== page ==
Author: Mary Tiger (Page 2 of 5)

SOG Environmental Finance Ctr

WRRDA: New and Improved Funding for Water Infrastructure

State Revolving FundThis morning, legislation sits on the President of the United States’ desk that will advance policies and funding for the nation’s water infrastructure. Assuming he signs it, the Water Resources Reform and Development Act (WRRDA) of 2014 will authorize funding for existing and new water, wastewater, and stormwater infrastructure finance programs, as well as waterway and port projects. The water and wastewater infrastructure industry has been eagerly awaiting passage of this uniquely bipartisan bill (Passed the House 412-4; Passed the Senate 91-7), specifically its update to the Clean Water State Revolving Loan Program and its creation of a Water Infrastructure Finance Innovations Authority.

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The Future of the Environmental Finance Center

Last week, Glenn Barnes wrote about a public forum for which we hosted a wide range of environmental finance experts to speak about the future of environmental finance: the opportunities and the challenges ahead. It was a broad topic, no doubt, but some common themes arose. One theme echoed throughout the forum was that the past is not coming back. In other words, the previous and prominent options for funding environmental projects are not going to be as available in the future. In some ways, the same also holds true for the future of the Environmental Finance Center.

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Eight Communication Strategies to Help Water Utilities Get the Rates They Need

Water utilities face trying times when communicating the need to increase rates to cover the increasing costs of operating water and wastewater utilities. The issues are complex. The public is constantly bombarded with news from their phones, TVs, computers, etc., and Board turnover can wipe-out years of institutional knowledge. Additionally, customers have a general distrust for water utilities. Perhaps it’s from a history of underpricing and a reluctance of water utilities to actively market themselves (i.e. the “silent service”). Or maybe customers see water rates as just another tax.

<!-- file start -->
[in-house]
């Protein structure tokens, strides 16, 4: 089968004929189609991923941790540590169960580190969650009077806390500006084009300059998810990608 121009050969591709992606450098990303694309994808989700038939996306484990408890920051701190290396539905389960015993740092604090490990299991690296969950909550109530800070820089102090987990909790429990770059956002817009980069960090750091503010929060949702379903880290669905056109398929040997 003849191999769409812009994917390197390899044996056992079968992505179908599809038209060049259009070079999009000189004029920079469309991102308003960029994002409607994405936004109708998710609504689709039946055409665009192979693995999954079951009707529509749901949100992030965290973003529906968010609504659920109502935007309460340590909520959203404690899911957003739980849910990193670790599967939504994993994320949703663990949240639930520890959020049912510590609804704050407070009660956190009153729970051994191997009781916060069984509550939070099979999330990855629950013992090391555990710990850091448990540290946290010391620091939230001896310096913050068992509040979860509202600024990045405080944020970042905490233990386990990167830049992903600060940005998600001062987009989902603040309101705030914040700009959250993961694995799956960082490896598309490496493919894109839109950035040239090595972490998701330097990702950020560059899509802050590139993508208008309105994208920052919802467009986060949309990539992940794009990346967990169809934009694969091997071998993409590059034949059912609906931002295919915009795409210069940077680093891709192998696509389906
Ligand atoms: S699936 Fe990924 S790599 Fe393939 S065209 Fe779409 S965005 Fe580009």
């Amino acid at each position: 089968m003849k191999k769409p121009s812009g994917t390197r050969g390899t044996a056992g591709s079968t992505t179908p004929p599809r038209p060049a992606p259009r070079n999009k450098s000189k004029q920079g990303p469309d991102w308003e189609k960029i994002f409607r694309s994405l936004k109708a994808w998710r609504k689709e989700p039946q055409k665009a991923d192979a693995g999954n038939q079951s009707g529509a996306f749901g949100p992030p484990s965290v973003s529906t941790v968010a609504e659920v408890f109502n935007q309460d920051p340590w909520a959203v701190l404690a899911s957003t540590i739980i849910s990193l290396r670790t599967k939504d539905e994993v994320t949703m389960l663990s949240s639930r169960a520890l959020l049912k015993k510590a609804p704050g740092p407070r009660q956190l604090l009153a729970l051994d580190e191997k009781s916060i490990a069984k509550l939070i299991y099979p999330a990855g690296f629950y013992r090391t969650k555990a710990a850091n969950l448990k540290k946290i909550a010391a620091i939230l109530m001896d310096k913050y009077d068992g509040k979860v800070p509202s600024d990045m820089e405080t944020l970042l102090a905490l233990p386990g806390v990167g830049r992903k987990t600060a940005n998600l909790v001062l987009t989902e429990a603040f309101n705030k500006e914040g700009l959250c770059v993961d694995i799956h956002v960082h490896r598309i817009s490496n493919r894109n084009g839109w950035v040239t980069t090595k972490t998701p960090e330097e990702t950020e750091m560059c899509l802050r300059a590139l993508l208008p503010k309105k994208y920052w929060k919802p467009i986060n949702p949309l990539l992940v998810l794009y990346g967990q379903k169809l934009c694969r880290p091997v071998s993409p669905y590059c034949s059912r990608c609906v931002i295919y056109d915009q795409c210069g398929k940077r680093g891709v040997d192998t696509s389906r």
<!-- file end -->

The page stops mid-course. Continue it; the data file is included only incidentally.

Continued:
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Designing Water Rate Structures for Conservation and Revenue Stability

Texas Webinar

Water conservation is critical to meeting the future water needs of Texas.  Many programs may be implemented to reduce water use, and a number of utilities across the State are making strong efforts to advance water conservation. One of the most effective methods to driving conservation is water pricing.  Used effectively, price can provide a signal to users regarding the value and supply of water so they can adjust their demand accordingly. Unfortunately, rates are also the primary revenue mechanism for utilities that are also tasked with protecting public health and the environment. This can create a disincentive to increase conservation.  Fixing this conflict requires rethinking the current business model.

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